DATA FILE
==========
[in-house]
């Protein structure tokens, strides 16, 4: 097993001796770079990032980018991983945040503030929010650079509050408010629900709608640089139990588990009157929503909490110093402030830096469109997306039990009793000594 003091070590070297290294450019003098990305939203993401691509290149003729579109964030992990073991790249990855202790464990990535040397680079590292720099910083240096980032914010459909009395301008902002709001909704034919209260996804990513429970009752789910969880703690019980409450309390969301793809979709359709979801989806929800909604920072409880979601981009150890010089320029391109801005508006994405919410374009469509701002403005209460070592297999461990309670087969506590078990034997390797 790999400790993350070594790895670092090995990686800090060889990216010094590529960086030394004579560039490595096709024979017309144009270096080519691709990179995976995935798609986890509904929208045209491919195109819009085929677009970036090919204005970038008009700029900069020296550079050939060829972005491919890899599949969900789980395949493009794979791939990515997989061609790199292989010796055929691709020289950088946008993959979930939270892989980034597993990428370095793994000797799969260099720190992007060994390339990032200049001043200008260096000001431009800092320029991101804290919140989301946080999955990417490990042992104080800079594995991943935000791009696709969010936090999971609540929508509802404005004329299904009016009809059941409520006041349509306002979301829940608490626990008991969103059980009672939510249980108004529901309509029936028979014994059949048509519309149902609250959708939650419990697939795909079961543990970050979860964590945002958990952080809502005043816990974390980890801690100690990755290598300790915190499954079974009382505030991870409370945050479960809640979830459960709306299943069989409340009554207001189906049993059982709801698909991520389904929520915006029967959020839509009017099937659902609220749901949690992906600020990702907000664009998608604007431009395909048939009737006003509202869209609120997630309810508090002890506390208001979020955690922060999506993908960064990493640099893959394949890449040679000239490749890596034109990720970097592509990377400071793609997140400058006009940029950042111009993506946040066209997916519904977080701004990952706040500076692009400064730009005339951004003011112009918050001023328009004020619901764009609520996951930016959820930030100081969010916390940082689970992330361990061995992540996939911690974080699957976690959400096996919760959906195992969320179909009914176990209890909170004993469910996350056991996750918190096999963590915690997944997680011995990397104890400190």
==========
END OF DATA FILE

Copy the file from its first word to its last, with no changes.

[in-house]
């Protein structure tokens, strides 16, 4: 097993001796770079990032980018991983945040503030929010650079509050408010629900709608640089139990588990009157929503909490110093402030830096469109997306039990009793000594 003091070590070297290294450019003098990305939203993401691509290149003729579109964030992990073991790249990855202790464990990535040397680079590292720099910083240096980032914010459909009395301008902002709001909704034919209260996804990513429970009752789910969880703690019980409450309390969301793809979709359709979801989806929800909604920072409880979601981009150890010089320029391109801005508006994405919410374009469509701002403005209460070592297999461990309670087969506590078990034997390797 790999400790993350070594790895670092090995990686800090060889990216010094590529960086030394004579560039490595096709024979017309144009270096080519691709990179995976995935798609986890509904929208045209491919195109819009085929677009970036090919204005970038008009700029900069020296550079050939060829972005491919890899599949969900789980395949493009794979791939990515997989061609790199292989010796055929691709020289950088946008993959979930939270892989980034597993990428370095793994000797799969260099720190992007060994390339990032200049001043200008260096000001431009800092320029991101804290919140989301946080999955990417490990042992104080800079594995991943935000791009696709969010936090999971609540929508509802404005004329299904009016009809059941409520006041349509306002979301829940608490626990008991969103059980009672939510249980108004529901309509029936028979014994059949048509519309149902609250959708939650419990697939795909079961543990970050979860964590945002958990952080809502005043816990974390980890801690100690990755290598300790915190499954079974009382505030991870409370945050479960809640979830459960709306299943069989409340009554207001189906049993059982709801698909991520389904929520915006029967959020839509009017099937659902609220749901949690992906600020990702907000664009998608604007431009395909048939009737006003509202869209609120997630309810508090002890506390208001979020955690922060999506993908960064990493640099893959394949890449040679000239490749890596034109990720970097592509990377400071793609997140400058006009940029950042111009993506946040066209997916519904977080701004990952706040500076692009400064730009005339951004003011112009918050001023328009004020619901764009609520996951930016959820930030100081969010916390940082689970992330361990061995992540996939911690974080699957976690959400096996919760959906195992969320179909009914176990209890909170004993469910996350056991996750918190096999963590915690997944997680011995990397104890400190």